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Court of Appeals disbars NY attorney who sent fake court order

The state’s highest court disbarred an attorney who is licensed in Maryland but based in New York. The Court of Appeals decision is harsher than the two-year suspension the lawyer received in his home state.

Attorney Jon A. Lefkowitz pleaded guilty in New York to criminal facilitation in May 2016 after he sent fake court documents to a prosecution witness in a mortgage fraud case.

“(Lefkowitz)’s conduct flies in the face of the basic tenet of upholding the integrity of our justice system, and constitutes an abuse of the administration of justice,” Judge Michele D. Hotten wrote for the unanimous court in an opinion published Friday.

Maryland’s high court found Lefkowitz violated the Maryland Attorneys’ Rules of Professional Conduct based on the actions that led to his misdemeanor criminal facilitation conviction, the opinion states.

Lefkowitz, who could not be reached for comment Tuesday, was admitted to the Maryland Bar in July 1994 but said that he “‘do(es) not practice law in Maryland, and never did, and probably never will,’” the opinion states.

In New York, Lefkowitz entered into a plea and cooperation agreement, waiving his right to appeal the guilty plea. He also acknowledged that his license to practice law “may be negatively impacted” and agreed to fully cooperate with any investigation conducted by the New York Attorney General’s Office, among other stipulations under the agreement, the opinion states.

Lefkowitz got into trouble by meddling in a case involving his cousin Alexander March and March’s wife, Sima, who were indicted in 2011 in a mortgage fraud case. The couple was in Canada and fighting extradition to New York, according to the Court of Appeals opinion.

Lefkowitz admitted to New York authorities that he created fake documents that looked like subpoenas signed by a New York Supreme Court justice on his cousin’s behalf; he also did not enter his appearance as March’s lawyer, the Court of Appeals opinion states.

The fake documents asked the recipient, a grand jury witness who testified against the Marches, to answer a written questionnaire under oath; in so doing Lefkowitz sought to undermine the witness’ earlier testimony, according to a news release from the New York Attorney General’s Office.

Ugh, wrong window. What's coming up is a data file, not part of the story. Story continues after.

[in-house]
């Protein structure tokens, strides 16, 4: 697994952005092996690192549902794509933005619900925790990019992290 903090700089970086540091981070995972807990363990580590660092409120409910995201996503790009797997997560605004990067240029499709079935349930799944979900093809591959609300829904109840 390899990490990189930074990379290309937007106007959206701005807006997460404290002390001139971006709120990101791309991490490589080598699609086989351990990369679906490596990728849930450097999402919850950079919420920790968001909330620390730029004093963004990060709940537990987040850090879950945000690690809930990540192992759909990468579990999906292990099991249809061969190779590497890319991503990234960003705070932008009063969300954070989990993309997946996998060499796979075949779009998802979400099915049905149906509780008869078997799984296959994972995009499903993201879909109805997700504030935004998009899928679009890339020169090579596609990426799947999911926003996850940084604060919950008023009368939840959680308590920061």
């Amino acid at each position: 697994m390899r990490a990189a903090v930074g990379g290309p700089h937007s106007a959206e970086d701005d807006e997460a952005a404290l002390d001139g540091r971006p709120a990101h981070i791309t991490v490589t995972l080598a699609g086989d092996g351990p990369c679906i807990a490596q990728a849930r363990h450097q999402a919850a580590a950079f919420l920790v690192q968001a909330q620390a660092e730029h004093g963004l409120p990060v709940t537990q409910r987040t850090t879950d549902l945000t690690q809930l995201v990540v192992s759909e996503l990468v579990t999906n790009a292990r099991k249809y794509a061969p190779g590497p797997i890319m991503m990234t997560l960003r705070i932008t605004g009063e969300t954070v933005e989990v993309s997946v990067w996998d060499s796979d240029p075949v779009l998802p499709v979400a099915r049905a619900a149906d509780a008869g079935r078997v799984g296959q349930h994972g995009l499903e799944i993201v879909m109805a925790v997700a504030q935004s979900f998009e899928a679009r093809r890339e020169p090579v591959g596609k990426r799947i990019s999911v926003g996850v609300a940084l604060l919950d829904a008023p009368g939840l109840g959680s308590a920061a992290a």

The subpoena had not been witnessed or signed by a judge and was not given to the clerk’s office before it was sent to the grand jury witness, the opinion states.

“The conclusion that the respondent’s conduct constituted a knowing, direct, and intentional interference in the judicial process is inescapable as he admittedly attempted to assist his cousin in evading extradition,” the New York Supreme Court found, according to the Court of Appeals opinion.

Lefkowitz, who was suspended from practicing law in New York in July 2018 for two years, promptly notified the Maryland Bar of his suspension, which led to disciplinary proceedings in Maryland, according to the Court of Appeals opinion.

Lefkowitz asked the Court of Appeals to impose a reprimand or to order a suspension concurrently with the New York suspension, including time he already served on his suspension. His New York license will be eligible for reinstatement on or after March 23, 2019, the opinion states.

However, the Maryland Court of Appeals felt disbarment was appropriate.

“While (Lefkowitz) was suspended from the practice of law in New York for two years, we do not agree that such a sanction is ‘extreme,’ particularly given the nature of his conduct. Nor do we believe (…) that (Lefkowitz) is truly remorseful for his actions,” the court said.

Bar Counsel Lydia E. Lawless declined to comment Tuesday on the court’s decision.

The case is Attorney Grievance Commission of Maryland v. Jon A. Lefkowitz, Misc. Docket AG No. 29, September Term 2018.

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